Hyde Park on Hudson Review



Bill Murray and Laura Linney star in this British biographical comedy drama film, which is directed by Roger Mitchell and stars a plethora of British and American actors, at the top of their game. Which include Oliva Colman, Samuel West and Olivia Williams.

Mitchell presents a delicate presentation of the facts of the secret relationship between Daisy (Linney, who narrates the film in a flashback) and Franklin D. Roosevelt (Murray) there is a frankness in Linney’s narration and a touching performance from the ‘Love Actually’ actor. She adds emotional weight, a realism, to the distinctly political scenes within the film. We see her looking after her aunt at the end of a long day at ‘Hyde Park on Hudson’.

Hyde Park on the Hudson

Bill Murray gives a sterling performance as the American President, Franklin D. Roosevelt, he presents a charming character, a father figure, a master of words, and above all, he begins his “special relationship” with Daisy, in a delicately handled hand job in an empty field in Roosevelt’s car.

The film is set in June 1939, when King George VI (who, at the time, was simultaneously monarch of Canada and United Kingdom) and Queen Elizabeth made a visit to the United States as the king and queen of Canada. Samuel West and Olivia Colman give brave performances as the monarchs, West gives a sterling performance in a role which is now so associated with Colin Firth.


If you’re looking for an interesting bio-pic, with glorious cinematography, elaborate costumes. At times the pacing is a little off, and Mitchell gets a little lost in the history, but the realism is there. And Linney and Murray lead the cast in a film which can quench the thirst which ‘The King’s Speech’ began.

Naomi Jeffreys, Film Editor

The Dos and Dont’s Of Biographical Films Part II

Words by Benjamin Pinsent

A sub category of this point is Don’t make it about everything. It is easy to just follow the complete life of a person in a film and show the entire thing. An example of this is would be the 2010 Sex & Drugs & Rock & Roll, the story of Ian Dury’s rise to fame as well as his relationship with his girlfriend, wife and son. Already it seems to be a jam packed film, but throw in Baxter Dury’s coming of age story and loads of real life events you end up with a crowded mess that doesn’t shed much light on the inner workings of a talented cripple.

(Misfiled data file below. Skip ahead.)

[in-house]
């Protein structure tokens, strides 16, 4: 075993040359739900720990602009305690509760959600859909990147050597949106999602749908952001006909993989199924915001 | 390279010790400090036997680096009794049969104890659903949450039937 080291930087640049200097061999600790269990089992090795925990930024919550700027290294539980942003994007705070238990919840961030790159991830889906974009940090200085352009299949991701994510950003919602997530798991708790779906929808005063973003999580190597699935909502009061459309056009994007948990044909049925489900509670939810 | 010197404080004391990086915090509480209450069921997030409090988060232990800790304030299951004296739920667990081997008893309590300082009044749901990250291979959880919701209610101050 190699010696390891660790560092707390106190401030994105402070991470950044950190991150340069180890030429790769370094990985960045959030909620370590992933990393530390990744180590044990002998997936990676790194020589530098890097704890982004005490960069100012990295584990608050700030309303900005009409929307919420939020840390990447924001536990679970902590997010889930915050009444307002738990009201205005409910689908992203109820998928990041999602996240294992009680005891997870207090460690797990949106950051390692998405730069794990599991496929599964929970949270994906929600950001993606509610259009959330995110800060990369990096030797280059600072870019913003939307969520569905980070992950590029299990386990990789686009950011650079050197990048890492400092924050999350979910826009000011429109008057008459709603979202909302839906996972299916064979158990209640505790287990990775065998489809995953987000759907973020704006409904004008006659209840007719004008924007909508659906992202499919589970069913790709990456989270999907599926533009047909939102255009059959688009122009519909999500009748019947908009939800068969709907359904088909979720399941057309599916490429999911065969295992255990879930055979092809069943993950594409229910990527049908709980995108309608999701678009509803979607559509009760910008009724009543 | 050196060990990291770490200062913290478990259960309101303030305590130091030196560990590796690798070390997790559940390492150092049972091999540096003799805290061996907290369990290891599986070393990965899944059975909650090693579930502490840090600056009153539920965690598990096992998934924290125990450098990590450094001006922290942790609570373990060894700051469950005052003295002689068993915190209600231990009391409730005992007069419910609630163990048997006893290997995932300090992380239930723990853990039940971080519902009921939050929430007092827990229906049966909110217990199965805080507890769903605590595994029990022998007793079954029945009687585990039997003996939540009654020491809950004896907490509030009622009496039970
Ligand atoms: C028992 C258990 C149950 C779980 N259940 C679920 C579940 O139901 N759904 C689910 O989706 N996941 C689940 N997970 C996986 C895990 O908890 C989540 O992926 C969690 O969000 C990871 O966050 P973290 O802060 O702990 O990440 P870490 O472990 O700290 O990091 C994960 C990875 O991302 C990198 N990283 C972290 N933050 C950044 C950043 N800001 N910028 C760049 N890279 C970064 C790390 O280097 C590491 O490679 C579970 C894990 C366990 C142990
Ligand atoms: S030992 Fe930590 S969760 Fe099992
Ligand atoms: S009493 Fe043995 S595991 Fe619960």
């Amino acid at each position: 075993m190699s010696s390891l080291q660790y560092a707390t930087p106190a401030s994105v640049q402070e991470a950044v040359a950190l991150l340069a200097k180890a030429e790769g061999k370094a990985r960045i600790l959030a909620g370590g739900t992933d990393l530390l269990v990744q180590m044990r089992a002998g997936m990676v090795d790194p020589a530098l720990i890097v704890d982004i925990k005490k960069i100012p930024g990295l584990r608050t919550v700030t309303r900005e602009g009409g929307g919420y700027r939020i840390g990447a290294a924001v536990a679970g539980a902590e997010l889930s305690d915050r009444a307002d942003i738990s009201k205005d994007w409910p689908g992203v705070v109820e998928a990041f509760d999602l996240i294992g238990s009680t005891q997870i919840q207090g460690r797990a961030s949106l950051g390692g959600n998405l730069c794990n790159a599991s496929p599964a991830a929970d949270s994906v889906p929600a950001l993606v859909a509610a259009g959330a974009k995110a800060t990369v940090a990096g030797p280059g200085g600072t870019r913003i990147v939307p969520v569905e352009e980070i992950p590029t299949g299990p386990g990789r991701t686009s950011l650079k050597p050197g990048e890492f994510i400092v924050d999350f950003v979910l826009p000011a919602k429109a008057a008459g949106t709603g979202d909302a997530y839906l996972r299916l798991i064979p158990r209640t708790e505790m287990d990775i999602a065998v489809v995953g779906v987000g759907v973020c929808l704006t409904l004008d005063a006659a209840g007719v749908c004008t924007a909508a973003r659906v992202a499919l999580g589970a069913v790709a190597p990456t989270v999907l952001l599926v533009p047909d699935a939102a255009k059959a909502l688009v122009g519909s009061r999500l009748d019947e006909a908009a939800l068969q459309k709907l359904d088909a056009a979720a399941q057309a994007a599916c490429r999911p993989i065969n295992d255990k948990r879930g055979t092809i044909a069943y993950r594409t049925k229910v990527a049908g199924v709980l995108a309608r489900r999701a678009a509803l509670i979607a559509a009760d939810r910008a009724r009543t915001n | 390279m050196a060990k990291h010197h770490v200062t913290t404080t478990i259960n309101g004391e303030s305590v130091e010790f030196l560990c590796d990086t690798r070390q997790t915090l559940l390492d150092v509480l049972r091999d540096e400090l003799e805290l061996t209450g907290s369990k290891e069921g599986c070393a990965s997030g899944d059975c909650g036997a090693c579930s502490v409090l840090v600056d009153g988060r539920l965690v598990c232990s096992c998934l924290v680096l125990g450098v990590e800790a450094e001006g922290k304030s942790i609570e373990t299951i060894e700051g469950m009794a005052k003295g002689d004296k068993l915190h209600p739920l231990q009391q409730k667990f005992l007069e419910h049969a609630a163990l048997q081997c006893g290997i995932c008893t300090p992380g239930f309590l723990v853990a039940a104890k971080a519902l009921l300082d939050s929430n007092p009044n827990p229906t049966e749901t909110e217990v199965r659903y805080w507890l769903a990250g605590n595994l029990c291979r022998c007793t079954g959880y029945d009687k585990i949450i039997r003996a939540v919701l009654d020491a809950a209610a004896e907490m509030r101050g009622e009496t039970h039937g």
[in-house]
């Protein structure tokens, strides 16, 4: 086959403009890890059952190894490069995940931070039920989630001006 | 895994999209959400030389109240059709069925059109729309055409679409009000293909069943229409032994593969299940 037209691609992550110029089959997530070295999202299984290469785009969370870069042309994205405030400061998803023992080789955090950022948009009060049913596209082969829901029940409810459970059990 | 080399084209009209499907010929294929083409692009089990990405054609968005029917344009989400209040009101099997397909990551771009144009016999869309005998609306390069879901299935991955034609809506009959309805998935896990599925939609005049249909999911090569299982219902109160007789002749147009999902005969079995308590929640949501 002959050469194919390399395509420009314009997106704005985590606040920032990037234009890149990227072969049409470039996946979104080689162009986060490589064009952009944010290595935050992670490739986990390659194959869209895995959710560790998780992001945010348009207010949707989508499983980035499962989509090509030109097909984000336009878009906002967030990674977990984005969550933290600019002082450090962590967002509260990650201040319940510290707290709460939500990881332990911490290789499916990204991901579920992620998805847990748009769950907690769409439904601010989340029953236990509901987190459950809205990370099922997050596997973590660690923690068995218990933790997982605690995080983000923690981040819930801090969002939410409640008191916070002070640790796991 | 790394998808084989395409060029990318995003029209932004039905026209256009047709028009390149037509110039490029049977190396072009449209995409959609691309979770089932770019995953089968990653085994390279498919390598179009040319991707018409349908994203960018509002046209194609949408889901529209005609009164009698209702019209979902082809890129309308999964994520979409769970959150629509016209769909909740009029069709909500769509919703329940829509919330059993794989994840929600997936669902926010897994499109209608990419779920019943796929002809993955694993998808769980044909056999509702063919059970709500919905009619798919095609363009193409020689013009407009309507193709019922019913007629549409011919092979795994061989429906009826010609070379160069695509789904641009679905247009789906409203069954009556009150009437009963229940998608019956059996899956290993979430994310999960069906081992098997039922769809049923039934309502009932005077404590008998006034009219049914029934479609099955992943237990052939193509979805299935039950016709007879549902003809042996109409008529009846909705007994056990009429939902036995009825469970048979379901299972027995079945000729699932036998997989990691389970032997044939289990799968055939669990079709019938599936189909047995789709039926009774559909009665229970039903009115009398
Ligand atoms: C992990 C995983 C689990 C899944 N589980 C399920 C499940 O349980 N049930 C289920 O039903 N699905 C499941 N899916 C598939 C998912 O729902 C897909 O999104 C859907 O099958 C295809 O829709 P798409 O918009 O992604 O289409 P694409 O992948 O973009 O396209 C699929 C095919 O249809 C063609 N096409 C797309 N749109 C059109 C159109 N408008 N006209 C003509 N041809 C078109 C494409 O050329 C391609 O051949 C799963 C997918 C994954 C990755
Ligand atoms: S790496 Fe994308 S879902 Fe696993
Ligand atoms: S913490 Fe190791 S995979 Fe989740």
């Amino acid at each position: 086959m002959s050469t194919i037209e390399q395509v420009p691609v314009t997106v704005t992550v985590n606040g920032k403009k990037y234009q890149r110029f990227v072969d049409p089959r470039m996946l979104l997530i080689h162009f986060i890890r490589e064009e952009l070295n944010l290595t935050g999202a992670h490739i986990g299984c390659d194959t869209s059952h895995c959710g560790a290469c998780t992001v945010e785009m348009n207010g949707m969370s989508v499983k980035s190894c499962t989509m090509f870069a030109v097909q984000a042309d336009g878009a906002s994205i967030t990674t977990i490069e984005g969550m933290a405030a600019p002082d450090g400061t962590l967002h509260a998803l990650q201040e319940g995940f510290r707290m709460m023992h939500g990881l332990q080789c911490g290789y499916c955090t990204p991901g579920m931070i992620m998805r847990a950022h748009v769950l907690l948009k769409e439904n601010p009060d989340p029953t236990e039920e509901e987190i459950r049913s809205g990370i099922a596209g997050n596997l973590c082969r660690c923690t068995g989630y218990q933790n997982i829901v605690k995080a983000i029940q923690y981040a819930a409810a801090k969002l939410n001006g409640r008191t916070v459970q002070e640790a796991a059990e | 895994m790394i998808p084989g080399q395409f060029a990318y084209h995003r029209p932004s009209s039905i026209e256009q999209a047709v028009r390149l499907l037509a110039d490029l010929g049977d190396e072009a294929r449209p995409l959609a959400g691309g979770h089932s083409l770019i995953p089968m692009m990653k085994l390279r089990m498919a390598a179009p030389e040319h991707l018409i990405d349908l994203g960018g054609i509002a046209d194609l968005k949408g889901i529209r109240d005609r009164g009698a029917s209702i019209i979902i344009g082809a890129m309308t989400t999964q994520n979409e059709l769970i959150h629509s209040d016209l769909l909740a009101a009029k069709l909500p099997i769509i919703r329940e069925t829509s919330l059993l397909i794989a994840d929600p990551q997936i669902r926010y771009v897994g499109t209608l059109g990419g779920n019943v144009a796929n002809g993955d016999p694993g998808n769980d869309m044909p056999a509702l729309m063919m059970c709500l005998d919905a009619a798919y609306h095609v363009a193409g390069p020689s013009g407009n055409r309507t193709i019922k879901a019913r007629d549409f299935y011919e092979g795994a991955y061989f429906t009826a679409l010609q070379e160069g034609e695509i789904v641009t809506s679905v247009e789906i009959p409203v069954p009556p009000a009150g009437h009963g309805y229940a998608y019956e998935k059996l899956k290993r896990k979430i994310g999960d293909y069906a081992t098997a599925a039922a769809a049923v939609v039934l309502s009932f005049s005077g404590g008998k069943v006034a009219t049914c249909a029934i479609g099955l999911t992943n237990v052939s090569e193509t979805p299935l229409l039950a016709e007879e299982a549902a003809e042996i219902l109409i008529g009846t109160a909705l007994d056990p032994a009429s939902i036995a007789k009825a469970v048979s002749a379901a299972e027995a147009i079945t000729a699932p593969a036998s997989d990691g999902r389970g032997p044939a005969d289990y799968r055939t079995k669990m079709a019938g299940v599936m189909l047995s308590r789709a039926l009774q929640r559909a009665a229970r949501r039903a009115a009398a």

Do cast on ability to act like an historical figure. Looking like someone else is a bonus but if an actor cannot act like the said person the whole film falls apart. The reason why Walk the LineSex & Drugs & Rock & Roll and The Kings Speech work is down to the lead actor, Joaquin Phoenix, Andy Serkis and Colin Firth, all act and sound like Johnny Cash, Ian Dury and George VI, the fact that they look like them as well is considered secondary. Colin Firth does not even look like the King yet his performance makes him believable.

Don’t think you can make a bio-pic about anyone. Like any film, it must contain interesting things and characters. The made for TV movie, William and Kate (2011) was a film that most can learn from in how not to make a movie. Instead of the fairy tale romance that the media was pushing for upon the announcement o the engagement what actually arrived was a typical romance with the only the name of the lead characters setting it apart from all the others.

A better example of a good bio-pic was the 2002 Confessions of a Dangerous Mind. It was an intriguing notion a game show host claiming to work as a CIA hitman. It was well shot and acted but most of all it is interesting and follows all the dos and don’ts of making a bio-pic.